Then there’s the introduction of new materials, such as solid-state electrolytes, which will require recyclers to retrofit their processes.
Even though EV manufacturing is set to boom before 2030, the number of end-of-life (EoL) batteries available for recycling will remain limited for two main reasons: EV penetration at the beginning of the decade is much lower than at the end, and EVs have an increasingly long lifespan reaching up to 15 years.
Here’s how a basket of ASX stocks with exposure to lithium, cobalt, graphite, nickel, rare earths, and vanadium are performing>>>
Only 59 of the 152 ASX battery metals stocks on our list posted gains last week.
Over the past year 56 stocks have posted a gain of 100% or more.
In fact ViaGold is up a ridiculous 10,426% this year.
The company, which acts as an investment holding company with some subsidiaries in rare earth refining and separation, recently released its half-year report for the year ended 31 September 2021.
Viagold said its rare earth refining and separation segment bounced back in the second quarter of 2021, recording an upsurge of revenue of $10,217,000 – compared to $5,041,000 in 2020.
The company could be one of the players to enjoy unprecedented graphite demand, with the Mahenge graphite project in Tanzania under its belt.
And it’s one of the top movers this week, up 28% and 167% year-to-date.
BKT has just completed the operation of a large-scale qualification plant campaign, which processed 500 tonnes of bulk graphite.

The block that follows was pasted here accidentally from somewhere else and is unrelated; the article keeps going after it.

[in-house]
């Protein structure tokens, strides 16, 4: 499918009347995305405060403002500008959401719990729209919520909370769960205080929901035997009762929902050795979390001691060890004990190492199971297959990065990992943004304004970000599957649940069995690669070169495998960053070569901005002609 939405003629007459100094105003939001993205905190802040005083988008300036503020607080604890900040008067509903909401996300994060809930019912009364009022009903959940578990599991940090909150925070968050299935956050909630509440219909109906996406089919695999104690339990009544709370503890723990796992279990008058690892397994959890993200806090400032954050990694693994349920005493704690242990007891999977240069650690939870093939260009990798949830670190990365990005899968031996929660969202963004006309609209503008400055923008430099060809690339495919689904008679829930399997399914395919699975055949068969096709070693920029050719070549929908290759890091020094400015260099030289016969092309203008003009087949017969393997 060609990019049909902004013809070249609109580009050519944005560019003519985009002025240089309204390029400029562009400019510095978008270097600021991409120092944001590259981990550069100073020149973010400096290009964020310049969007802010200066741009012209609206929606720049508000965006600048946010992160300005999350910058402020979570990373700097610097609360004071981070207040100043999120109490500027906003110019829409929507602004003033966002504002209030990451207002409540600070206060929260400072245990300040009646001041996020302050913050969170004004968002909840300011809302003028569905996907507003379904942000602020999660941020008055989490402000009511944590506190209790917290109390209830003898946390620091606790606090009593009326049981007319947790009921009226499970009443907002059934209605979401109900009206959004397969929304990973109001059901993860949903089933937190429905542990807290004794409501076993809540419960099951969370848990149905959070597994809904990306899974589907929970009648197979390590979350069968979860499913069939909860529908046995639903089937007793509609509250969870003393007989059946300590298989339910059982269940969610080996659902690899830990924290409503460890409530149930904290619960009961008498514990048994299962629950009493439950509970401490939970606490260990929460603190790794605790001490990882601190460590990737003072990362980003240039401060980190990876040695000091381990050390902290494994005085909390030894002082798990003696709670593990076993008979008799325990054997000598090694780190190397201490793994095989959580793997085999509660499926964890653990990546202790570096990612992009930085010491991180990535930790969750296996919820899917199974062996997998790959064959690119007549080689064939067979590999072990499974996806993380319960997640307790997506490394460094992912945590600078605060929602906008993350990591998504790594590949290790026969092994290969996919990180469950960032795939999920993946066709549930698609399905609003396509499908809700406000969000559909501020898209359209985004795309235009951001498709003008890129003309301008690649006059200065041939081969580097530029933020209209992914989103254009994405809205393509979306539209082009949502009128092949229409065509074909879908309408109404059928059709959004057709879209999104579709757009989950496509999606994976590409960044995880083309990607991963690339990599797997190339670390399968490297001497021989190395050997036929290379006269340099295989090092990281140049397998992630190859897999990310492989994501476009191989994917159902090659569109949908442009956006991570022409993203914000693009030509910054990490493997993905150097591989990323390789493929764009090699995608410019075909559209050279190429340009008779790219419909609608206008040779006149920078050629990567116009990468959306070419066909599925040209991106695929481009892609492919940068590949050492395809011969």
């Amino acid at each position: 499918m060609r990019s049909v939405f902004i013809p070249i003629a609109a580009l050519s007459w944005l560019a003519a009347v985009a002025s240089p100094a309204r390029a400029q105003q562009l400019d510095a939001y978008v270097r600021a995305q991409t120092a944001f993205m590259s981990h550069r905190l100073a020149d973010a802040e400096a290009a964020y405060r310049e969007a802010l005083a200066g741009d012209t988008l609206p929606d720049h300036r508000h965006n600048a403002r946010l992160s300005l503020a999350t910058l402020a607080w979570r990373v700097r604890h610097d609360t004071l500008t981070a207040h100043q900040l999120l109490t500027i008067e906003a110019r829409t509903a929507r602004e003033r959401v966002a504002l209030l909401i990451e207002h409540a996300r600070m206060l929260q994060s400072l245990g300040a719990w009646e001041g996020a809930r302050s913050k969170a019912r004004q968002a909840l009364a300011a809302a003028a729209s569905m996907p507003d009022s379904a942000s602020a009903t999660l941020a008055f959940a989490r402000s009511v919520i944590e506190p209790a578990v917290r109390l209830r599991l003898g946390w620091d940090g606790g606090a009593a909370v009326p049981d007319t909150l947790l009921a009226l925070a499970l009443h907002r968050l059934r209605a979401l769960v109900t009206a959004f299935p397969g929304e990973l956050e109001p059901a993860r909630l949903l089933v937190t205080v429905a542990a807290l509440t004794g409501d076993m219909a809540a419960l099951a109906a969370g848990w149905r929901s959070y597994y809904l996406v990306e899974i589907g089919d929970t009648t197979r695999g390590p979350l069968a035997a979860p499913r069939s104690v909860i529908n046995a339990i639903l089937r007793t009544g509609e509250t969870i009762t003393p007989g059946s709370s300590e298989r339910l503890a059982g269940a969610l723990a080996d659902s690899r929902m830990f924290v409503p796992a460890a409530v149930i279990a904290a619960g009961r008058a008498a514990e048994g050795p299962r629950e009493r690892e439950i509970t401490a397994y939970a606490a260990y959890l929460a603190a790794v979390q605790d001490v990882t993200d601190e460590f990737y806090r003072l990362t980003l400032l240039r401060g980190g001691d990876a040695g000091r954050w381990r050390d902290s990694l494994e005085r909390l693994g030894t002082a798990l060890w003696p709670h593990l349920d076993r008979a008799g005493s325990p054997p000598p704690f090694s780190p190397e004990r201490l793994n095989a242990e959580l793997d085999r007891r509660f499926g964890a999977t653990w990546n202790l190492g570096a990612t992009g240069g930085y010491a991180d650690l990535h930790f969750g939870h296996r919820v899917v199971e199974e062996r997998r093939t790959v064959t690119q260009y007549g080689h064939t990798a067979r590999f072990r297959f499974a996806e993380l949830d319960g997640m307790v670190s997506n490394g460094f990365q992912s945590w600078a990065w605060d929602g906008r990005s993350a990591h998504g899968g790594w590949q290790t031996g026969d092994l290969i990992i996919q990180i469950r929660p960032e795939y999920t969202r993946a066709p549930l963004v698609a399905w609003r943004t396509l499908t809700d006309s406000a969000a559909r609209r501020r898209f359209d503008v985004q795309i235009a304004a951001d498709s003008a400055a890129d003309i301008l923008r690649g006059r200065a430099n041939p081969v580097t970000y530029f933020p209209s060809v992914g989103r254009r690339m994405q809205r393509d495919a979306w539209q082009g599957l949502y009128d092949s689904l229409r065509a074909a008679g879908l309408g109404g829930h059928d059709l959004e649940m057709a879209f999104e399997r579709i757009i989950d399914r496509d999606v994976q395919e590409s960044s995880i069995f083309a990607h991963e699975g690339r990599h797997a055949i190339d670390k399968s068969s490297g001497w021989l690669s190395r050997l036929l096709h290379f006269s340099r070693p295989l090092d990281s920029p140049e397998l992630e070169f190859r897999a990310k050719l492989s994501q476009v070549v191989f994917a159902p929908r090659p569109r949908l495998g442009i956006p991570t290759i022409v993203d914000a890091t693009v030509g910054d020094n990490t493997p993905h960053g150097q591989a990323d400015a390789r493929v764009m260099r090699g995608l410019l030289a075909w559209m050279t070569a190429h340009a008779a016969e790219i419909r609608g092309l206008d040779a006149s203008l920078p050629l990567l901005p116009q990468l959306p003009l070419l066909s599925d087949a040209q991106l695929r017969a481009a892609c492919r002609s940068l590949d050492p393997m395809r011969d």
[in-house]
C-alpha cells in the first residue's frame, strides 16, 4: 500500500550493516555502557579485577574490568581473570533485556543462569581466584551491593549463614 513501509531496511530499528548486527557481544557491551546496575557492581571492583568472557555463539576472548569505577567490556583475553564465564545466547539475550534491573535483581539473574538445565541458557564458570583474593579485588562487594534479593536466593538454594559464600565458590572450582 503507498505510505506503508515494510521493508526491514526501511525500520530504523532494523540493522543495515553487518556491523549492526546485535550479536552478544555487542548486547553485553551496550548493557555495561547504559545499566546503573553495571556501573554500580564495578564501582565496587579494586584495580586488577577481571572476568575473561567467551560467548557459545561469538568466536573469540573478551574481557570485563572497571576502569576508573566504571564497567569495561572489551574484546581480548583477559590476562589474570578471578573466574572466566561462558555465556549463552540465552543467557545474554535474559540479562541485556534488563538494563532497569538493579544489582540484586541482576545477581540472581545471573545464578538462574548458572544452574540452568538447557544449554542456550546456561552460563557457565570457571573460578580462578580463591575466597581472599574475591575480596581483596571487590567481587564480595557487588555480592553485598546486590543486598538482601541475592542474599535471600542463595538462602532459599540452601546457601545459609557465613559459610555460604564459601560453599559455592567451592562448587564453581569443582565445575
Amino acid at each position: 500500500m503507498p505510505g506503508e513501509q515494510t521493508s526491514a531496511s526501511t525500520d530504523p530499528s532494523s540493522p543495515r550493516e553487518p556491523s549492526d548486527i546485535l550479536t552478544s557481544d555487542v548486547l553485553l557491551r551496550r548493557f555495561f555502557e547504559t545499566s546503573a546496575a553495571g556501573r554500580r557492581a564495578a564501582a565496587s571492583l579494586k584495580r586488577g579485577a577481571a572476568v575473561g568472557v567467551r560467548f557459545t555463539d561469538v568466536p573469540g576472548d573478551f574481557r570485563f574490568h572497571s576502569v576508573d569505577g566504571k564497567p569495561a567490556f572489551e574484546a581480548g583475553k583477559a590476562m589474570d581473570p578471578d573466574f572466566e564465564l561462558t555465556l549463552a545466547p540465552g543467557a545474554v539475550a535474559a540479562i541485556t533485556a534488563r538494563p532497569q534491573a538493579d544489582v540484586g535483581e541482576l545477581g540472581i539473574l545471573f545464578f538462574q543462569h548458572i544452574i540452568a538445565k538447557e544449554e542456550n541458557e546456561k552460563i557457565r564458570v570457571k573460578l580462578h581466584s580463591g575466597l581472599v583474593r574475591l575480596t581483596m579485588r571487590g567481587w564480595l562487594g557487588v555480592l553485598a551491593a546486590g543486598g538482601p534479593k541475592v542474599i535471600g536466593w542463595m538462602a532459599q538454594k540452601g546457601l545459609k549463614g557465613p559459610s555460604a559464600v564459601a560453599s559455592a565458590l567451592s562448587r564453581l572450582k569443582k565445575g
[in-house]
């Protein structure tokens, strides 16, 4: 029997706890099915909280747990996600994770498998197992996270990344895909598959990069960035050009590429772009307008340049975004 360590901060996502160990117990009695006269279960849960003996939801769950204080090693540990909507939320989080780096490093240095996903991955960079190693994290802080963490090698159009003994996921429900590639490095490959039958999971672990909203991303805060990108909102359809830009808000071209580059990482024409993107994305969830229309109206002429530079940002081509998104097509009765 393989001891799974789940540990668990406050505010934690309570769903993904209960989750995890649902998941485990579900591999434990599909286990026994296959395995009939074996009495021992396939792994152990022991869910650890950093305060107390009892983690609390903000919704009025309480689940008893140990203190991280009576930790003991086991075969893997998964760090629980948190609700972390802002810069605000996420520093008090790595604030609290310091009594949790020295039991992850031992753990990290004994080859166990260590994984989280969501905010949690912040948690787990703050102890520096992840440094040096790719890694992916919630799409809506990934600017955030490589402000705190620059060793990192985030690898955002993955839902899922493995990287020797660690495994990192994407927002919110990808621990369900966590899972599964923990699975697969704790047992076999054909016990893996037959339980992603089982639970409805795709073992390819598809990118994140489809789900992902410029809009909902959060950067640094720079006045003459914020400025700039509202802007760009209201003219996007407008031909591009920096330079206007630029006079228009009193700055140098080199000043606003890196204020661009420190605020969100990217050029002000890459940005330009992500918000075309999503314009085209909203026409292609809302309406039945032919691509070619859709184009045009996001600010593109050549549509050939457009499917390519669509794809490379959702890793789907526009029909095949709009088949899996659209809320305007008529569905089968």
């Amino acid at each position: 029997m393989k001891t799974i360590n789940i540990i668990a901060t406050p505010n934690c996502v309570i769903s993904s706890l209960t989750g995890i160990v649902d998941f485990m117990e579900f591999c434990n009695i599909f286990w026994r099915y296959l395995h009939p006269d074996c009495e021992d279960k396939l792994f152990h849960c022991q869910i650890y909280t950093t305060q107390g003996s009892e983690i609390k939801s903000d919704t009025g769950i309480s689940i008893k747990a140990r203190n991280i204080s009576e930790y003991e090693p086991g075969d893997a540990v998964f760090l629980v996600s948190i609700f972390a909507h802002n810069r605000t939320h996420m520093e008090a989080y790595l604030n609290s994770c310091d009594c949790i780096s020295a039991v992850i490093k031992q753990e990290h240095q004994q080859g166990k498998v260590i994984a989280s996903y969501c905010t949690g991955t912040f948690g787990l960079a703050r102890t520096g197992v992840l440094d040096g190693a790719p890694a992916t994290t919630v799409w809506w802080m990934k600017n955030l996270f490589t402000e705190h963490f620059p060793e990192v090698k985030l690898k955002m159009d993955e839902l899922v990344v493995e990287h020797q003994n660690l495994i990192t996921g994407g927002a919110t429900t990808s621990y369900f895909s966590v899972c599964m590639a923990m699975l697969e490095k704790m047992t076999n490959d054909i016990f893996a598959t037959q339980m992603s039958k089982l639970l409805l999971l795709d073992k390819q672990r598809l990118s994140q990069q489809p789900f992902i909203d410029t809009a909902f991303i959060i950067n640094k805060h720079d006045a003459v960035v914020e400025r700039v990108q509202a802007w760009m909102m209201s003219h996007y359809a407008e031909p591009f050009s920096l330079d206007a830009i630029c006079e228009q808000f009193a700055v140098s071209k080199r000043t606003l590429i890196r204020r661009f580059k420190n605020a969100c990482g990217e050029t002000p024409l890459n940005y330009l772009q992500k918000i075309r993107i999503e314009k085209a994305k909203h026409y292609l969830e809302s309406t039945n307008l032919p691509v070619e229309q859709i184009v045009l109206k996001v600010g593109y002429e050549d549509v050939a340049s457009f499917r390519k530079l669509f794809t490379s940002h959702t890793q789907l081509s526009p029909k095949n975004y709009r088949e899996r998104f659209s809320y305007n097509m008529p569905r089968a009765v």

The plant in Shandong province, China, commenced operations in August 2021 with ore parcel samples processed composited from 18 locations across the entire strike length of the Ulanzi orebody at Mahenge.
“The positive outcomes from this large-scale qualification plant campaign effectively provide a robust platform for our strong customer base to now base their decisions to confidently partner with Black Rock for the long-term,” MD and CEO, John de Vries said.
“This in turn provides confidence to financiers that the robust economics of the project are supported through a clear path to market.”
Despite some potentially sticky environmental issues, the North American lithium developer has hit several key milestones at its ‘Rhyolite Ridge’ project in 2021 – including signing binding offtakes and selling 50% of the project for $US460m to help fund development.
The company is now focussed on US offtake, a US listing, the remainder of project financing, and all-important development permits.
“We anticipate finalising our final lithium off-take contracts by the end of Q1, calendar year 2022,” exec chairman James Calaway said early November.
“[And] with the equity in place, we are now confident that prior to FID we will be able to secure favourable project debt.”
INR says it is on track to be construction ready by Q4 next year.
The $1.58bn market cap stock is up 24% over the past week and 204% year-to-date.
The company has acquired an operational geothermal renewable energy power plant in the Upper Rhine Valley at Insheim, Germany through the acquisition of shares in the entity that owns and operates the plant.
A new Germany subsidiary of Vulcan, based in Karlsruhe, will be the owner and operator of the €31.5 million operation which was purchased by a portion of the proceeds from VUL’s recent $200m capital raise.
The company says the acquisition establishes it as an operational renewable energy business and plans are in place to formally take over the plant from January 1, 2022.
“German State and Federal policy increasingly supports decarbonising heating and power grids, with a focus on decentralised, renewable energy and Vulcan intends to build a number of distributed geothermal renewable energy plants across the Upper Rhine Valley region,” managing director Dr Francis Wedin said.
The company is up 19% this week and a whopping 407% for the year-to-date.